Pacific Maritime Magazine - Marine Business for the Operations Sector

Panama or Ports – Who Will Be Ready First?

 

The stop-go situation at Panama may allow a number of East Coast port projects to be completed before the new lock gates open. Photo courtesy of PCA.

A slow-down in construction at the Panama Canal may give a number of East Coast ports a chance to catch up on projects designed to take advantage of the canal's larger locks and bigger ships. The dredging of deeper channels within New York Harbor is expected to be completed before the end of this year while a project to raise the Bayonne Bridge has begun, although it will take nearly four years to complete. Another dredging project at the Port of Miami is also expected to begin this year, while a billion-dollar tunnel connecting the Florida port to major highways is nearing completion.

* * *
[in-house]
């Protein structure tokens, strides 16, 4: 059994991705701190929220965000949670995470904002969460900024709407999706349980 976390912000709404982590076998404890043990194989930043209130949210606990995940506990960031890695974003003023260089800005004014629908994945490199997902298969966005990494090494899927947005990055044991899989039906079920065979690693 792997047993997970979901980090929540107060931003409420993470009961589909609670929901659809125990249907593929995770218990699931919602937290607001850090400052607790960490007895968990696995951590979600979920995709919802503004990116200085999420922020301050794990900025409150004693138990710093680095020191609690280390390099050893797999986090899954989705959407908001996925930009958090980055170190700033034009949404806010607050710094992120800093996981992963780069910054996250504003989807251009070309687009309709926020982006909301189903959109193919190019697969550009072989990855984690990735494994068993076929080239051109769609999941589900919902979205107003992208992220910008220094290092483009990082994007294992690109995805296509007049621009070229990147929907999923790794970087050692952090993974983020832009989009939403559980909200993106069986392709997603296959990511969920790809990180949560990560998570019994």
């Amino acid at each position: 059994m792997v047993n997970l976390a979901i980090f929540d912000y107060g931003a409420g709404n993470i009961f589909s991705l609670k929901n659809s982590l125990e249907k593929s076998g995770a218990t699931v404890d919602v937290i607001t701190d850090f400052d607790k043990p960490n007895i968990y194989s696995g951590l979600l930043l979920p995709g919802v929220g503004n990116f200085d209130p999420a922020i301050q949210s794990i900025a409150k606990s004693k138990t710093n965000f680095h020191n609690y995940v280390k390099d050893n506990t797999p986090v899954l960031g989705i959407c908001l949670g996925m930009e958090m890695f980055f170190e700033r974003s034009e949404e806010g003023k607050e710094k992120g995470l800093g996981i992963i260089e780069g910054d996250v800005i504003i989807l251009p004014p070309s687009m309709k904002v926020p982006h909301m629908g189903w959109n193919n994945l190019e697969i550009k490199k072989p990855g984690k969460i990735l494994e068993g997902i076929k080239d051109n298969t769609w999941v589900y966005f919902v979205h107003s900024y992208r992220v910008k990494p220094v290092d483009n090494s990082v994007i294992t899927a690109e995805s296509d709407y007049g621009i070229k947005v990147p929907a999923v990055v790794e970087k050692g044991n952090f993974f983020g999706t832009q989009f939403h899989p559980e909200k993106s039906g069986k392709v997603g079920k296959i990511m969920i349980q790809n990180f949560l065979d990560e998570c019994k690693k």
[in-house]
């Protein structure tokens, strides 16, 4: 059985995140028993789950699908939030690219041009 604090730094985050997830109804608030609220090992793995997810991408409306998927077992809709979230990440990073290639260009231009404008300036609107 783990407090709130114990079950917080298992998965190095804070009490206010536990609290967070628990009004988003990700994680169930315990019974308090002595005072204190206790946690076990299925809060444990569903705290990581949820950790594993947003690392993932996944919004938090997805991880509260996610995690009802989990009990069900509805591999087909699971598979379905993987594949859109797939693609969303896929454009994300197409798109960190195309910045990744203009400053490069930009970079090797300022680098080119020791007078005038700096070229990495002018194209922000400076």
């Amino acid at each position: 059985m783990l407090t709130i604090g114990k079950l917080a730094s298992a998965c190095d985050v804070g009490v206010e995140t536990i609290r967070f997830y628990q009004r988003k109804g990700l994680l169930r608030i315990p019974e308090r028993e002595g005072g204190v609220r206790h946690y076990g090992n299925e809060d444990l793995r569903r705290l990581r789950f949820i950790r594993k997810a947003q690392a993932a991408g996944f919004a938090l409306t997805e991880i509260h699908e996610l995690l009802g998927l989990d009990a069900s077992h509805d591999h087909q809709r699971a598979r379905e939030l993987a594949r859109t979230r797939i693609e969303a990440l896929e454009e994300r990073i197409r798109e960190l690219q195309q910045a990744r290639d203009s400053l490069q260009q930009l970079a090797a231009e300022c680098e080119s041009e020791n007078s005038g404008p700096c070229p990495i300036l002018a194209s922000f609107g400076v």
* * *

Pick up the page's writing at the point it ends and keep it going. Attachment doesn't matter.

Nearby Port Everglades is seeking permission to dredge its harbor to 50 feet while building a new Intermodal Container Transfer Facility (ICTF). Another Florida port, Jacksonville, has broken ground on a similar rail facility next to its Dames Point Marine Terminal (see Pacific Maritime Magazine, March 2013). The Port of Baltimore has completed work on a new post-Panamax berth, and has recently taken delivery of a new set of container cranes, while other ports, including Charleston, Savannah and New Orleans, are rushing to get billions of dollars of projects funded and underway in time for the enlarged Canal's grand opening. It now remains to be seen how many of these projects will be completed before the new locks are opened, an event which has been delayed by at least one year and possibly more because of substantial cost overruns.

 
 

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